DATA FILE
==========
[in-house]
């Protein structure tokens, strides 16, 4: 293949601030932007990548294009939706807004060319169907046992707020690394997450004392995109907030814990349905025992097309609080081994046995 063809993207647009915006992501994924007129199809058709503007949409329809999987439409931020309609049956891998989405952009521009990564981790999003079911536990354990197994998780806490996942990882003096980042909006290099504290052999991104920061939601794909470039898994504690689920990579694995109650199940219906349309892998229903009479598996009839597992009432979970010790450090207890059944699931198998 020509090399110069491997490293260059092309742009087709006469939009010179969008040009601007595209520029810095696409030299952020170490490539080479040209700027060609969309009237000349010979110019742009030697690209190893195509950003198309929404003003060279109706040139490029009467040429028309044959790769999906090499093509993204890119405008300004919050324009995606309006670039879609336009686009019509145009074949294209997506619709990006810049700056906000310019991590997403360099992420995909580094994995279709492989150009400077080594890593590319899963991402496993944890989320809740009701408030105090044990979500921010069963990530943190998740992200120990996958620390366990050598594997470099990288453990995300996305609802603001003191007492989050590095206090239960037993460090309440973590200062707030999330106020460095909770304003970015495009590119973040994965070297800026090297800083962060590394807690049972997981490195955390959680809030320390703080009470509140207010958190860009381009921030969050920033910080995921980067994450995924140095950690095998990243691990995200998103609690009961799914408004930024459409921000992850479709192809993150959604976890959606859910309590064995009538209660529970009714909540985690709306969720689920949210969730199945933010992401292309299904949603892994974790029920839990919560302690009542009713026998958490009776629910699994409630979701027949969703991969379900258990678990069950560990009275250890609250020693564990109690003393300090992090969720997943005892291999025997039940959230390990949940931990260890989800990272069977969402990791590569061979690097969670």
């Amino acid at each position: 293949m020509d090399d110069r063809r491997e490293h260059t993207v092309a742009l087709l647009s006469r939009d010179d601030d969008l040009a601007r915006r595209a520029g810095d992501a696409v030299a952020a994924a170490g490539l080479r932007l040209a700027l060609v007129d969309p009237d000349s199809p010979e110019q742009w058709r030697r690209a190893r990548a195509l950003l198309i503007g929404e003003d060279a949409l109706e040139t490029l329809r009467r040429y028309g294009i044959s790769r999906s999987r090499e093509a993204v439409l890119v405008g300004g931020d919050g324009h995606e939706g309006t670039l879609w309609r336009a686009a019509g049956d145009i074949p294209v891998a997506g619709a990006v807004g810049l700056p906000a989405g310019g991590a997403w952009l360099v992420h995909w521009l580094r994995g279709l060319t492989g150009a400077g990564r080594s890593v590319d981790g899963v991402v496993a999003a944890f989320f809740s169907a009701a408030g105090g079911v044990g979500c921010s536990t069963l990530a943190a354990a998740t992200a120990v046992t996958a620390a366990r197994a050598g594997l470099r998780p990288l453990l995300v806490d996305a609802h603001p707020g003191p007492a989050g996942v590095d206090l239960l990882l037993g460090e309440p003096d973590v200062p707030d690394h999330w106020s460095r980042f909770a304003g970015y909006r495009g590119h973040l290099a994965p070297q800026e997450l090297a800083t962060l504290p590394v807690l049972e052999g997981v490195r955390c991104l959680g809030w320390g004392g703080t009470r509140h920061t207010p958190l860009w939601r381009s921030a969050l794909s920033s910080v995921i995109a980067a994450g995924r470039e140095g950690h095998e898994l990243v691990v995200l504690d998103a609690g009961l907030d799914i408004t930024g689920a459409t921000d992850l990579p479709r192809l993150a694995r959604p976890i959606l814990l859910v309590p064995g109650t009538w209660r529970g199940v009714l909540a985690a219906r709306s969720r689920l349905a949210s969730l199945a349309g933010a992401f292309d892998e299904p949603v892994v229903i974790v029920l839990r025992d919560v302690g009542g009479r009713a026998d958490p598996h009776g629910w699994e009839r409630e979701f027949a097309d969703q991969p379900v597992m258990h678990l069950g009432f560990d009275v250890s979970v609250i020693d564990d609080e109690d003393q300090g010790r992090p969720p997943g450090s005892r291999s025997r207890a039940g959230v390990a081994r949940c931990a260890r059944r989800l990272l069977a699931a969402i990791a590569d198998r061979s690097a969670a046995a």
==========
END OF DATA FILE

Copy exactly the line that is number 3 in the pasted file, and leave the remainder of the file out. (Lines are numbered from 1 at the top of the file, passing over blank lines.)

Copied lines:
């Amino acid at each position: 293949m020509d090399d110069r063809r491997e490293h260059t993207v092309a742009l087709l647009s006469r939009d010179d601030d969008l040009a601007r915006r595209a520029g810095d992501a696409v030299a952020a994924a170490g490539l080479r932007l040209a700027l060609v007129d969309p009237d000349s199809p010979e110019q742009w058709r030697r690209a190893r990548a195509l950003l198309i503007g929404e003003d060279a949409l109706e040139t490029l329809r009467r040429y028309g294009i044959s790769r999906s999987r090499e093509a993204v439409l890119v405008g300004g931020d919050g324009h995606e939706g309006t670039l879609w309609r336009a686009a019509g049956d145009i074949p294209v891998a997506g619709a990006v807004g810049l700056p906000a989405g310019g991590a997403w952009l360099v992420h995909w521009l580094r994995g279709l060319t492989g150009a400077g990564r080594s890593v590319d981790g899963v991402v496993a999003a944890f989320f809740s169907a009701a408030g105090g079911v044990g979500c921010s536990t069963l990530a943190a354990a998740t992200a120990v046992t996958a620390a366990r197994a050598g594997l470099r998780p990288l453990l995300v806490d996305a609802h603001p707020g003191p007492a989050g996942v590095d206090l239960l990882l037993g460090e309440p003096d973590v200062p707030d690394h999330w106020s460095r980042f909770a304003g970015y909006r495009g590119h973040l290099a994965p070297q800026e997450l090297a800083t962060l504290p590394v807690l049972e052999g997981v490195r955390c991104l959680g809030w320390g004392g703080t009470r509140h920061t207010p958190l860009w939601r381009s921030a969050l794909s920033s910080v995921i995109a980067a994450g995924r470039e140095g950690h095998e898994l990243v691990v995200l504690d998103a609690g009961l907030d799914i408004t930024g689920a459409t921000d992850l990579p479709r192809l993150a694995r959604p976890i959606l814990l859910v309590p064995g109650t009538w209660r529970g199940v009714l909540a985690a219906r709306s969720r689920l349905a949210s969730l199945a349309g933010a992401f292309d892998e299904p949603v892994v229903i974790v029920l839990r025992d919560v302690g009542g009479r009713a026998d958490p598996h009776g629910w699994e009839r409630e979701f027949a097309d969703q991969p379900v597992m258990h678990l069950g009432f560990d009275v250890s979970v609250i020693d564990d609080e109690d003393q300090g010790r992090p969720p997943g450090s005892r291999s025997r207890a039940g959230v390990a081994r949940c931990a260890r059944r989800l990272l069977a699931a969402i990791a590569d198998r061979s690097a969670a046995a």